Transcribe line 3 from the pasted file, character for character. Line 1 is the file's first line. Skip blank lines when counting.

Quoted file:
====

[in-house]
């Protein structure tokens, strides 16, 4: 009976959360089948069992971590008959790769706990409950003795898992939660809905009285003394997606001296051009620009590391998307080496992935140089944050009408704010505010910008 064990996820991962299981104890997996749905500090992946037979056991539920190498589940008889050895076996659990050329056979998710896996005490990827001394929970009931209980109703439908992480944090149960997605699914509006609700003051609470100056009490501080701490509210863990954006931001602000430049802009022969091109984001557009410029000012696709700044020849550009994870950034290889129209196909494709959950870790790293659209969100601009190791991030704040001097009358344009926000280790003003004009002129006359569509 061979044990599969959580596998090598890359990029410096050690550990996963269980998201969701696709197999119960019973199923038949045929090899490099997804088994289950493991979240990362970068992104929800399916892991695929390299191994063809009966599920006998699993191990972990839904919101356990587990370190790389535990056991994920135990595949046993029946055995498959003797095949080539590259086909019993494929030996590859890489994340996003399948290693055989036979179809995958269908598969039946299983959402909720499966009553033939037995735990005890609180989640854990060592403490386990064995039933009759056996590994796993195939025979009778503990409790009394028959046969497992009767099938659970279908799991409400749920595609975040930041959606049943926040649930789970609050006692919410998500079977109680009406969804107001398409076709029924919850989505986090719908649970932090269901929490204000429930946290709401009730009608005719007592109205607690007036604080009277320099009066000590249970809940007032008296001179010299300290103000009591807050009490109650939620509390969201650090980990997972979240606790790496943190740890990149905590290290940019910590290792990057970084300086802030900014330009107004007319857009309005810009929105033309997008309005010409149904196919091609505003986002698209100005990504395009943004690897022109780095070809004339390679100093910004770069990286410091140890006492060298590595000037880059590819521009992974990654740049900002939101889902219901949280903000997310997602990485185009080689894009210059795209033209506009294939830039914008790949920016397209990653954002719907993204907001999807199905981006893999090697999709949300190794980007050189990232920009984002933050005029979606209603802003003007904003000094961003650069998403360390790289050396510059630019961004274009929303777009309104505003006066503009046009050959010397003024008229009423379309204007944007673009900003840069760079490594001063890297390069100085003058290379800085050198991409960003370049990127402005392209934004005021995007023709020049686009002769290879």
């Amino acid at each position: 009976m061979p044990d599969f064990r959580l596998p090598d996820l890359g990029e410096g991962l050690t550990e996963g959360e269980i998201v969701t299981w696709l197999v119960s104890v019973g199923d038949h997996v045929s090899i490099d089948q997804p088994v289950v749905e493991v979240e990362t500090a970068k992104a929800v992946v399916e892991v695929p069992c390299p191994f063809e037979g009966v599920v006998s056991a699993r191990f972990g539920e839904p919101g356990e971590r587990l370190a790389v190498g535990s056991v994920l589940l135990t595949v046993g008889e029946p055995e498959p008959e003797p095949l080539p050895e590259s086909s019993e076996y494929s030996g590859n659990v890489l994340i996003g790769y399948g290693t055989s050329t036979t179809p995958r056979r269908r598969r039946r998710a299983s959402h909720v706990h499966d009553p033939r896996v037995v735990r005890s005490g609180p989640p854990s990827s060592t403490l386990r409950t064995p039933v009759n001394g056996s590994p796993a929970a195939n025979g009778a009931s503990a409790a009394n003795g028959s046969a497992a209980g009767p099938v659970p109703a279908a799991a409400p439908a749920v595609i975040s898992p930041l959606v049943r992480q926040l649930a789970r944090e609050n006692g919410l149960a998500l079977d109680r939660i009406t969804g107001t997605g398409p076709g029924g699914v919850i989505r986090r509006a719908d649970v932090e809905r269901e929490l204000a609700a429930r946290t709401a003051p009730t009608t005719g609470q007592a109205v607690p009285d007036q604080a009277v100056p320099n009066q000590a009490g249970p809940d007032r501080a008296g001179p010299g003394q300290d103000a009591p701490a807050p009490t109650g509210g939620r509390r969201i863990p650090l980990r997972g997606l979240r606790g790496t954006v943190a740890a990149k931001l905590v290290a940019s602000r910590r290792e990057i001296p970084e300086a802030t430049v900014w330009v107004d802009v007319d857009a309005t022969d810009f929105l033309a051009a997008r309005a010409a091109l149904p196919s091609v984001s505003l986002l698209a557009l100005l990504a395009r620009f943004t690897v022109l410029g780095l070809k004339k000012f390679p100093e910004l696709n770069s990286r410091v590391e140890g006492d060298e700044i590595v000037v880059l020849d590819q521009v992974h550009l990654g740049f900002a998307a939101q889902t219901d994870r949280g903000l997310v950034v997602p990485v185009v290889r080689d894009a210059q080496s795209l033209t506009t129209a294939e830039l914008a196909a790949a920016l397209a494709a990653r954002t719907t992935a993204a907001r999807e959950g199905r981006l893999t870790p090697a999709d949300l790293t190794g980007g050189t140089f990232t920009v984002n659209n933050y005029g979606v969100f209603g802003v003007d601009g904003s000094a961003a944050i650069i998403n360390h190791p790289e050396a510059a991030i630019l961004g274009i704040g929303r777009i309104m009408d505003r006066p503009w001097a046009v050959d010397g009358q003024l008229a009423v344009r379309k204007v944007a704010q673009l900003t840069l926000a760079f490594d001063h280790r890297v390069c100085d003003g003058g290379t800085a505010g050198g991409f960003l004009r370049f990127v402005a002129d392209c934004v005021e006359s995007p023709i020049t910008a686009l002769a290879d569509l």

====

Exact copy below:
């Amino acid at each position: 009976m061979p044990d599969f064990r959580l596998p090598d996820l890359g990029e410096g991962l050690t550990e996963g959360e269980i998201v969701t299981w696709l197999v119960s104890v019973g199923d038949h997996v045929s090899i490099d089948q997804p088994v289950v749905e493991v979240e990362t500090a970068k992104a929800v992946v399916e892991v695929p069992c390299p191994f063809e037979g009966v599920v006998s056991a699993r191990f972990g539920e839904p919101g356990e971590r587990l370190a790389v190498g535990s056991v994920l589940l135990t595949v046993g008889e029946p055995e498959p008959e003797p095949l080539p050895e590259s086909s019993e076996y494929s030996g590859n659990v890489l994340i996003g790769y399948g290693t055989s050329t036979t179809p995958r056979r269908r598969r039946r998710a299983s959402h909720v706990h499966d009553p033939r896996v037995v735990r005890s005490g609180p989640p854990s990827s060592t403490l386990r409950t064995p039933v009759n001394g056996s590994p796993a929970a195939n025979g009778a009931s503990a409790a009394n003795g028959s046969a497992a209980g009767p099938v659970p109703a279908a799991a409400p439908a749920v595609i975040s898992p930041l959606v049943r992480q926040l649930a789970r944090e609050n006692g919410l149960a998500l079977d109680r939660i009406t969804g107001t997605g398409p076709g029924g699914v919850i989505r986090r509006a719908d649970v932090e809905r269901e929490l204000a609700a429930r946290t709401a003051p009730t009608t005719g609470q007592a109205v607690p009285d007036q604080a009277v100056p320099n009066q000590a009490g249970p809940d007032r501080a008296g001179p010299g003394q300290d103000a009591p701490a807050p009490t109650g509210g939620r509390r969201i863990p650090l980990r997972g997606l979240r606790g790496t954006v943190a740890a990149k931001l905590v290290a940019s602000r910590r290792e990057i001296p970084e300086a802030t430049v900014w330009v107004d802009v007319d857009a309005t022969d810009f929105l033309a051009a997008r309005a010409a091109l149904p196919s091609v984001s505003l986002l698209a557009l100005l990504a395009r620009f943004t690897v022109l410029g780095l070809k004339k000012f390679p100093e910004l696709n770069s990286r410091v590391e140890g006492d060298e700044i590595v000037v880059l020849d590819q521009v992974h550009l990654g740049f900002a998307a939101q889902t219901d994870r949280g903000l997310v950034v997602p990485v185009v290889r080689d894009a210059q080496s795209l033209t506009t129209a294939e830039l914008a196909a790949a920016l397209a494709a990653r954002t719907t992935a993204a907001r999807e959950g199905r981006l893999t870790p090697a999709d949300l790293t190794g980007g050189t140089f990232t920009v984002n659209n933050y005029g979606v969100f209603g802003v003007d601009g904003s000094a961003a944050i650069i998403n360390h190791p790289e050396a510059a991030i630019l961004g274009i704040g929303r777009i309104m009408d505003r006066p503009w001097a046009v050959d010397g009358q003024l008229a009423v344009r379309k204007v944007a704010q673009l900003t840069l926000a760079f490594d001063h280790r890297v390069c100085d003003g003058g290379t800085a505010g050198g991409f960003l004009r370049f990127v402005a002129d392209c934004v005021e006359s995007p023709i020049t910008a686009l002769a290879d569509l």